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2003 TEC Awards Hall of Fame Inductee Eddie Kramer

That a young, classically trained South African should grow up to become one of hard rock’s greatest engineers may seem a bit ironic—but such were the beginnings of Eddie Kramer. From Capetown, where he studied at the South African College of Music, Eddie moved with his family to London in 1960. After working at various entry-level studio jobs, in the mid-‘60s he won an engineering position at Olympic Studios, at that time the leading independent studio and a magnet for the city’s rock intelligentsia.

It was at Olympic that Kramer landed the engineering job that would give him his biggest break: working with a young guitarist named Jimi Hendrix. Kramer recalls: "One day the studio manager said, ‘There’s this Jimi Hendrix chappie with the big hair, and you do all that weird shit, that experimental jazz stuff, so he’ll be perfect for you.’ That was the beginning of my relationship with Jimi."

The relationship was so fruitful and promising that, in 1968, Kramer followed Hendrix to New York and settled in at the Record Plant, and later at Hendrix’s own Electric Lady Studios. Kramer would engineer every Hendrix album until Cry of Love, and following the artist’s death in 1970, produced several post-humous releases, including War Heroes, The BBC Sessions, and a raft of catalog reissues in stereo and surround sound. Kramer has also played a crucial role in preserving Hendrix’s recorded legacy, co-producing and engineering with the Hendrix estate’s Janie Hendrix and John McDermott.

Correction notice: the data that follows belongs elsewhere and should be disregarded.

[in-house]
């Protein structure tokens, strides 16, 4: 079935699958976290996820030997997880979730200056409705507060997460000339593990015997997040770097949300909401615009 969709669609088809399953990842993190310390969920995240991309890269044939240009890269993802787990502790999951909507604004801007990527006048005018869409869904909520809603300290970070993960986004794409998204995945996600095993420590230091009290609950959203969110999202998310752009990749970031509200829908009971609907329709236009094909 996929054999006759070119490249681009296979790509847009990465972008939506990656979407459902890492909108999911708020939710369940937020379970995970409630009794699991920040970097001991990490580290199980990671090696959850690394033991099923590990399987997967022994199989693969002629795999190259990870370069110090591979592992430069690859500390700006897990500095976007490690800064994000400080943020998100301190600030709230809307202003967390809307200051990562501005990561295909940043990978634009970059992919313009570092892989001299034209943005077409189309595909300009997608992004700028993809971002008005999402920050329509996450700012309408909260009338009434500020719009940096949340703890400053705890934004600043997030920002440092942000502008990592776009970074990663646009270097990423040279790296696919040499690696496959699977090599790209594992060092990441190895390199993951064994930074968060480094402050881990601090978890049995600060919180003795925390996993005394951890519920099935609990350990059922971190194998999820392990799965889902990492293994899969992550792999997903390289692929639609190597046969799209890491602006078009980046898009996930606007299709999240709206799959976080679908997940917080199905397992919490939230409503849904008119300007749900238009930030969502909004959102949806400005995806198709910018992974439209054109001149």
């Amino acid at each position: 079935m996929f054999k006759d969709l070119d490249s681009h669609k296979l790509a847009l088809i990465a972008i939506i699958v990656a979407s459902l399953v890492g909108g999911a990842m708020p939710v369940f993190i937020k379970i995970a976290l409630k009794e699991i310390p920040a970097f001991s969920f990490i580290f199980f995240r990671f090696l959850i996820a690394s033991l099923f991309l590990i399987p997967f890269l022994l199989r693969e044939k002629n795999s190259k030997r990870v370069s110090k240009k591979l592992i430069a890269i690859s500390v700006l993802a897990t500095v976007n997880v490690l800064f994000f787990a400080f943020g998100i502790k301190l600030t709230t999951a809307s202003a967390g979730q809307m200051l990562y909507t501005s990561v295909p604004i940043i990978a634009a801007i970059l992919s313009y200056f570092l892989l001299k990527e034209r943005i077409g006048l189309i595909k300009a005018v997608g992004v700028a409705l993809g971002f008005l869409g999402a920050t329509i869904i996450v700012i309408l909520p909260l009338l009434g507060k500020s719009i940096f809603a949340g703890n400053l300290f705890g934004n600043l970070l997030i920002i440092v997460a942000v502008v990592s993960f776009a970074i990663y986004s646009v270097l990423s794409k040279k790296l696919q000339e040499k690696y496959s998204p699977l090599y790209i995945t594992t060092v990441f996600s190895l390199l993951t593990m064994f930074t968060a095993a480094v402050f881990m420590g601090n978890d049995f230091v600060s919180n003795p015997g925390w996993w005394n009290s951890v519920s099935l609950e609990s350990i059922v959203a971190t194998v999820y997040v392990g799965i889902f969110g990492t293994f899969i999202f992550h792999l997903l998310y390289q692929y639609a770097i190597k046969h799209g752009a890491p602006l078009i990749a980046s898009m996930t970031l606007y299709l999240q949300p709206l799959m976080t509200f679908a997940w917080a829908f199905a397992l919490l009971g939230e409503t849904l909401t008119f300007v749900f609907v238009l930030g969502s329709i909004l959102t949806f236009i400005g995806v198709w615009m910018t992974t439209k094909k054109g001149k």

Although Kramer focused mainly on Hendrix in the late ‘60s, he also recorded Joe Cocker, NRBQ, Vanilla Fudge and Led Zeppelin, whose members Kramer knew from their session work in London. Impressed by the band’s self-titled debut, Kramer answered the call to engineer Led Zeppelin II. As he had with Hendrix, Kramer developed a bond with Led Zeppelin that yielded some of the group’s most inspired and enduring work, including Houses of the Holy, Physical Graffiti, Song Remains the Same and How The West Was Won.

After a long and productive run with Zeppelin, Kramer found another group that, thanks largely to his engineering prowess, would earn a high place in the rock pantheon: Kiss. Defying the conventional wisdom that live albums are ancillary to a band’s catalog, Kramer helped Kiss achieve a commercial breakthrough with the 1975 opus Kiss Alive.

Among other diverse artists and projects Kramer has produced or engineered are Carly Simon, Peter Frampton, Triumph, Buddy Guy, Santana, Twisted Sister, Humble Pie and one of the milestones in the history of rock, the recording of Woodstock.

Most recently, Kramer produced and mixed an album by blues/slide guitarist Eric Sardinas; completed tracks for an upcoming album for Sony Wonder entitled Sing a Song with Six Strings, featuring performances by Stevie Ray Vaughn, Santana, Peter Frampton, Kyle Cook, Craig Ross and Vernon Reid, among others; taped for television Les Paul’s 88th birthday bash at the Iridium in New York City; and worked on The Festival Express with performances by Janis Joplin, The Band, Grateful Dead and Buddy Guy, which received critical acclaim at the Toronto Film Festival. He is currently in the studio working with Hangface, a hard rock band from Norway.

Past Hall of Fame Winners

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2006 David Hewitt

Past Winners:
2005 Arif Mardin
2004 George Lucas & Elliot Scheiner
2003 Eddie Kramer
2002 Geoff Emerick
2001 Roy Halee
2000 Sam Phillips
1999 Tom Dowd
1998 Colin Sanders
1997 Al Schmitt
1996 Willi Studer
1995 Phil Spector
1994 Frank Zappa
1993 Rudy Van Gelder
1992 Bob Moog, Bill Porter, Phil Ramone
1991 Ray Dolby, Bill Putnam, Bruce Swedien
1990 Deane Jensen, Quincy Jones, George Massenburg
1989 Wally Heider, George Martin, Rupert Neve
1988 Bob Liftin, Les Paul



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